One testimony to the strength of the U.S. government’s AIDS program in Haiti: Four months after the devastating 2010 earthquake, the number of those treated for AIDS was at 95 percent of pre-earthquake levels.
In addition, said senior U.S. health officials in a briefing to reporters, the number of pregnant women receiving AIDS treatment increased to 1,900 in 2010 from 1,100 a year before. In all, roughly 28,000 Haitians are receiving AIDS treatment with support from the President’s Emergency Plan for AIDS Relief (PEPFAR) program.
Yet the officials, giving the update exactly a year after the earthquake, which the Haitian government said killed at least 250,000 people, did not skimp on the challenges still facing the government and donors.
“Challenges remain and progress is fragile,” said Thomas Frieden, MD, MPH, director of the U.S. Centers for Disease Control and Prevention (CDC).
The current ongoing threat is the spread of cholera. Donald Steinberg, deputy administrator of the U.S. Agency for International Development (USAID), said donors started to rebuild the health system several months after the earthquake, but then the cholera epidemic hit. Today, the country has registered 157,000 cholera cases and an estimated 3,500 people have died.
But Steinberg and other U.S. officials said that the outcome would have been worse without the U.S. AIDS infrastructure, started in 2004 under PEPFAR.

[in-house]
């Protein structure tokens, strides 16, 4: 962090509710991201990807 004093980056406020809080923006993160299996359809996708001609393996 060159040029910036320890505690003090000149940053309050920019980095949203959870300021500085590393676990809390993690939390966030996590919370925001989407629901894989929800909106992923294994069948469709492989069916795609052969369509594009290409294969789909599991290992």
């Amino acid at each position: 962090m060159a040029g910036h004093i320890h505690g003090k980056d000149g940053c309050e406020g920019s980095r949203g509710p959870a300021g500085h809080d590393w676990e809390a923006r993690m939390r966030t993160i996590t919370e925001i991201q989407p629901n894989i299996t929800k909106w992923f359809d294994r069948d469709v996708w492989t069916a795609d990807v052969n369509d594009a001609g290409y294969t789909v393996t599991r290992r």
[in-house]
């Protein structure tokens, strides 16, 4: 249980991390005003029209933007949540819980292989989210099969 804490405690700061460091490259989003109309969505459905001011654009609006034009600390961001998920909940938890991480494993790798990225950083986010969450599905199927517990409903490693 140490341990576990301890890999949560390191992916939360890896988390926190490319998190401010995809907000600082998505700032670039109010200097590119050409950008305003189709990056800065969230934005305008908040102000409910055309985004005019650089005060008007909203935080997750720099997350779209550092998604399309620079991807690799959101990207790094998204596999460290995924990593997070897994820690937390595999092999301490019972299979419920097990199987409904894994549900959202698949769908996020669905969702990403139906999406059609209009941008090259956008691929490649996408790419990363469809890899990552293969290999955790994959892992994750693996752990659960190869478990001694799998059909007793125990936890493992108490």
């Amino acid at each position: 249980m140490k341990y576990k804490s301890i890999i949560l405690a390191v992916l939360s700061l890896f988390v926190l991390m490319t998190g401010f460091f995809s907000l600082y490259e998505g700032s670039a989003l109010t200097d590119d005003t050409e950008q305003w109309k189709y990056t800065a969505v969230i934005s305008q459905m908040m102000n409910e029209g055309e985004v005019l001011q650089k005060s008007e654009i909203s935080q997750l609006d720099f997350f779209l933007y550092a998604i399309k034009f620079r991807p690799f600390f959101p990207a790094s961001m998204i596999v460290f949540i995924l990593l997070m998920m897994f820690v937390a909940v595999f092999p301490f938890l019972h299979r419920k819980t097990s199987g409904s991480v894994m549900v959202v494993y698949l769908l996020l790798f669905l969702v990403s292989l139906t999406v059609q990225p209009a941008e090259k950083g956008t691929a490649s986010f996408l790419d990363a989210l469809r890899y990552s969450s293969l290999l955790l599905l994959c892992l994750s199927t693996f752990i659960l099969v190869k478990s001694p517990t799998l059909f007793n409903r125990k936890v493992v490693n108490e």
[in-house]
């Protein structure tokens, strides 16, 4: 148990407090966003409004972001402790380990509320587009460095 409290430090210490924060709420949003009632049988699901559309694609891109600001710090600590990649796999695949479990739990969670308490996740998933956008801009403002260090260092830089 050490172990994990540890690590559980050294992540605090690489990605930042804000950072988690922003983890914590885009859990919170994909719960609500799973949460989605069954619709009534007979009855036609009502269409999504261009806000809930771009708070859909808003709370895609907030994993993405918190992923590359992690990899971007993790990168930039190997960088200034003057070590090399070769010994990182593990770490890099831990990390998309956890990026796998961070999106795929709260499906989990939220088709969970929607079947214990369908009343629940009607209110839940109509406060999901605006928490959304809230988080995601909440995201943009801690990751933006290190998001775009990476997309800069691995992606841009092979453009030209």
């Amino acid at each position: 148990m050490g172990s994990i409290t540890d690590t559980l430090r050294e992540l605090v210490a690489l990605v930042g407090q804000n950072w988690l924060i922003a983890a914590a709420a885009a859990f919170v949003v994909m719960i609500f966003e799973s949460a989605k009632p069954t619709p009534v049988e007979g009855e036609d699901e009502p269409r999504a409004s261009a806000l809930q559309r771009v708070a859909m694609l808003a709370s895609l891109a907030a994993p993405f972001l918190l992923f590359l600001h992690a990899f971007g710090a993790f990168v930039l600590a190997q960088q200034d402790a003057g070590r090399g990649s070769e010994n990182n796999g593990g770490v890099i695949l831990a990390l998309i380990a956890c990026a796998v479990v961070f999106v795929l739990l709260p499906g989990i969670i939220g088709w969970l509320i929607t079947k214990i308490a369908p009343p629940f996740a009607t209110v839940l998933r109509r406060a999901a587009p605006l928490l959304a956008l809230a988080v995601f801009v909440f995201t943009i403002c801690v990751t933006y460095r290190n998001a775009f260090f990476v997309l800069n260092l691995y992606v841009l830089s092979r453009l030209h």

Steinberg said the emergency response used “in large part the PEPFAR facilities on the ground,” including everything from triage centers to food and supply distribution sites.
PEPFAR has 149 facilities throughout the country and all survived the earthquake, said Ambassador Eric Goosby, U.S. global AIDS coordinator. “Our sites were engaged in a wide variety of response activities, providing disaster related medical care in some sites,” he said. “In other sites, we made food, provided water, and gave shelter. The sites really became the centers of mapping for people living in tents and shelters.”
“There’s no doubt there is still much work to be done,” Goosby said.
One issue outside of the cholera epidemic is evaluating whether enough has been done to treat those with tuberculosis. One study found that 67 percent of the people on the TB registries pre-earthquake were being treated four months later – a marked contrast to AIDS treatment rebounding to 95 percent pre-earthquake levels.
Asked about the gap, CDC’s Frieden said there was no clear-cut answer. “The study was taken over a long period, from January through May [of 2010],” he said. “In that time, TB patients could have completed treatment, died, or moved. [Antiretroviral drugs have] more consistent follow-up. The big point in both is that they were strong systems in the country through the Haitian government and partners.”
Goosby agreed. “Americans should be proud of their country’s involvement,” he said. “This anniversary of one year post-earthquake is a reminder that progress can be made.”
Since the earthquake, the U.S. government, including the Defense Department, has spent more than $1 billion in Haiti to help rebuild the country. Of that, USAID has spent about $150 million for nutrition and all health issues, except the cholera response. The CDC spent $14.6 million last year.
PEPFAR’s budget, interestingly, decreased to $124.1 million in 2010 from $130.5 million in 2009.